Apollo to keep Fund X in market longer, citing denominator effect

Apollo Investment Fund X began pre-marketing in January; its predecessor reached a final close after less than half a year on the fundraising trail.

Apollo Global Management will keep its latest flagship fund open well into next year as potential investors grapple with allocation constraints.

Speaking on the firm’s third-quarter earnings call on Wednesday, co-president Scott Kleinman said Fund X had collected about $14.5 billion as of late-October against a $25 billion target. This represents a modest increase from the $13 billion it had gathered as of August.

By comparison, Apollo’s 2017-vintage Fund IX held a final close on $24.7 billion after less than half a year on the fundraising trail, according to Private Equity International data.

“In regard to the ongoing Fund X capital raise, our conversations and diligence efforts with limited partners remain very constructive,” Kleinman said.

“Due to the impacts of the denominator effect and the sheer number of GPs in the market this year, we’ve agreed to keep the fund open until the first half of ’23 to accommodate our investors’ annual allocation budgets.”

Fund X began pre-marketing in January and has received commitments from the likes of California State Teachers’ Retirement System, Virginia Retirement System and Teachers’ Retirement System of the State of Illinois, according to PEI data.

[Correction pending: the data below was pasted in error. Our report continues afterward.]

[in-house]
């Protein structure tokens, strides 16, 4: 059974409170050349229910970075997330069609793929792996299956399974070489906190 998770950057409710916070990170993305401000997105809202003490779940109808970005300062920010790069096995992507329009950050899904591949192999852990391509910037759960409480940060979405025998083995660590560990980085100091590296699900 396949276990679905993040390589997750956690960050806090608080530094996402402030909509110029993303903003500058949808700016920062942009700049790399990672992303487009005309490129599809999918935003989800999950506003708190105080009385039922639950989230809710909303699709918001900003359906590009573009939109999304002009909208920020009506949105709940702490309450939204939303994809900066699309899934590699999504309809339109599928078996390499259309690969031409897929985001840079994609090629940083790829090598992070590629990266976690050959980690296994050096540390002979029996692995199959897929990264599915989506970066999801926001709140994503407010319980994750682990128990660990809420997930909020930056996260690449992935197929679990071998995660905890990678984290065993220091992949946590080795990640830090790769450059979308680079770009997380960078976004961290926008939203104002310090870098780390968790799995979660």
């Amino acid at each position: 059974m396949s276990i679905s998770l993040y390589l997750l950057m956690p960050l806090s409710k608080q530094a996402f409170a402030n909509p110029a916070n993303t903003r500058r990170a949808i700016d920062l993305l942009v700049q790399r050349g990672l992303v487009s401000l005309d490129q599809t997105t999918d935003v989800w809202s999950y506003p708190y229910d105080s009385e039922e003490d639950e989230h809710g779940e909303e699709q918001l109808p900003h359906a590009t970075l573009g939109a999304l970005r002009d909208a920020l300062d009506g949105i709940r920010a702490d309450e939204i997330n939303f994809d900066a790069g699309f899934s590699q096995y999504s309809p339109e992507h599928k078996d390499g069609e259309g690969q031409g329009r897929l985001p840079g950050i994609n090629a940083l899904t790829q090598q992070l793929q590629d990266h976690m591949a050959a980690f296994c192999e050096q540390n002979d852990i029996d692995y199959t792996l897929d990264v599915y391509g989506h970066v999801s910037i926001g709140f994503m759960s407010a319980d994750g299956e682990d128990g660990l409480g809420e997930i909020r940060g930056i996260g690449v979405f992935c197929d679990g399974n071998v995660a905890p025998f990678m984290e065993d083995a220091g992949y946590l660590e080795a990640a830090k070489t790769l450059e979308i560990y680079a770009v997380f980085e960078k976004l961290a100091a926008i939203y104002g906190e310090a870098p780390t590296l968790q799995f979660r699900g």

“We remain confident in reaching our $25 billion target fund size and, importantly, all capital closed in the remainder of ’22 or the first part of ’23 will accrue fees back to the fund’s fee commencement date, which we activated on 1 October,” Kleinman said.

Private equity’s stellar performance last year and resilience relative to public market comparables this year has left some investors overallocated to the asset class. This denominator effect, as it is known, has prompted some to reduce their ticket sizes or commit to fewer vehicles.

As a result, some LPs have asked GPs to keep their fundraising processes open until 2023, when they will have a new annual allocation from which to commit, as PEI reported in July.

“A lot of GPs came out thinking, ‘We’ll do a one-and-done-close in 2022. We’ll be done by summer’, and then all of a sudden the LPs said, ‘No, stop, we can’t keep up with that’,” Rhonda Ryan, a partner in Mercer’s alternative assets business, told PEI at the time. “So even some very, very good names are pushing out their fundraising timetable.”

The denominator effect can be particularly problematic for US public pensions due to their strict allocation limits. State of Wisconsin Investment Board, for example, this year had to raise its allocation range for private debt and private equity from 3 percent to 5 percent in either direction to prevent it from needing to offload assets. The move followed a 47.5 percent rise in its private equity assets under management over the course of last year.

KKR, for its part, is seeking to build relationships with new sets of investors, including insurers, sovereign wealth funds, family offices and high-net-worth individuals, as traditional capital sources find themselves at or above allocation limits.

“There’s no doubt some US pension plans are getting their bearings right now and are trying to figure out where the market is going to go,” co-chief executive Scott Nuttall told analysts on a 1 November earnings call. “We’re spending a lot of time with institutions we’ve never spent time with before.”

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